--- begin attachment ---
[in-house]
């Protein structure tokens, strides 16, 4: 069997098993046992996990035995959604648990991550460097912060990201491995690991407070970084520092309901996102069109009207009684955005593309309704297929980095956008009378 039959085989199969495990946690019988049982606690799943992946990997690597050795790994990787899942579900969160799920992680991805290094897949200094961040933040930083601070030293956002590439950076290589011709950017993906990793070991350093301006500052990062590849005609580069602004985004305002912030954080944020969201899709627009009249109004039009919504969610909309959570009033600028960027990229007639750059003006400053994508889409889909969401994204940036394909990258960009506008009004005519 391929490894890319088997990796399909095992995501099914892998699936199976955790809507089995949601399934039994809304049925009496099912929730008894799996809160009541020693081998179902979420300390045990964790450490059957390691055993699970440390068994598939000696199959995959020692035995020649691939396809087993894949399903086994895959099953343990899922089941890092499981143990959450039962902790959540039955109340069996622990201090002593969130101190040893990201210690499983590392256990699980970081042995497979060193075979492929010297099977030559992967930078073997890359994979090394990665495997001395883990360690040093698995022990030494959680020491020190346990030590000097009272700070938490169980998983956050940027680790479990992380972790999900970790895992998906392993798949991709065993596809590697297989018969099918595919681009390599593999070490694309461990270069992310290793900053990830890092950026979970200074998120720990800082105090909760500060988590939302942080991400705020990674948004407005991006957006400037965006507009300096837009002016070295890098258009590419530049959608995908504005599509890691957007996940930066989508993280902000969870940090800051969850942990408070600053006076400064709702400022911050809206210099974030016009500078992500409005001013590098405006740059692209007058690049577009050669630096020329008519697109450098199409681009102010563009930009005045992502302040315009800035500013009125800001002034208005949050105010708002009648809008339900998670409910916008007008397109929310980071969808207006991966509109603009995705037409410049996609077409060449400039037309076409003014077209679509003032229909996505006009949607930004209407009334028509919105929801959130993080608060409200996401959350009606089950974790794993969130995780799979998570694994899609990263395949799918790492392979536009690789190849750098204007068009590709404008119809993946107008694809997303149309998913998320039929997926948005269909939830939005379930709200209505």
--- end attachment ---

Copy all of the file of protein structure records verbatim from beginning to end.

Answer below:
[in-house]
């Protein structure tokens, strides 16, 4: 069997098993046992996990035995959604648990991550460097912060990201491995690991407070970084520092309901996102069109009207009684955005593309309704297929980095956008009378 039959085989199969495990946690019988049982606690799943992946990997690597050795790994990787899942579900969160799920992680991805290094897949200094961040933040930083601070030293956002590439950076290589011709950017993906990793070991350093301006500052990062590849005609580069602004985004305002912030954080944020969201899709627009009249109004039009919504969610909309959570009033600028960027990229007639750059003006400053994508889409889909969401994204940036394909990258960009506008009004005519 391929490894890319088997990796399909095992995501099914892998699936199976955790809507089995949601399934039994809304049925009496099912929730008894799996809160009541020693081998179902979420300390045990964790450490059957390691055993699970440390068994598939000696199959995959020692035995020649691939396809087993894949399903086994895959099953343990899922089941890092499981143990959450039962902790959540039955109340069996622990201090002593969130101190040893990201210690499983590392256990699980970081042995497979060193075979492929010297099977030559992967930078073997890359994979090394990665495997001395883990360690040093698995022990030494959680020491020190346990030590000097009272700070938490169980998983956050940027680790479990992380972790999900970790895992998906392993798949991709065993596809590697297989018969099918595919681009390599593999070490694309461990270069992310290793900053990830890092950026979970200074998120720990800082105090909760500060988590939302942080991400705020990674948004407005991006957006400037965006507009300096837009002016070295890098258009590419530049959608995908504005599509890691957007996940930066989508993280902000969870940090800051969850942990408070600053006076400064709702400022911050809206210099974030016009500078992500409005001013590098405006740059692209007058690049577009050669630096020329008519697109450098199409681009102010563009930009005045992502302040315009800035500013009125800001002034208005949050105010708002009648809008339900998670409910916008007008397109929310980071969808207006991966509109603009995705037409410049996609077409060449400039037309076409003014077209679509003032229909996505006009949607930004209407009334028509919105929801959130993080608060409200996401959350009606089950974790794993969130995780799979998570694994899609990263395949799918790492392979536009690789190849750098204007068009590709404008119809993946107008694809997303149309998913998320039929997926948005269909939830939005379930709200209505």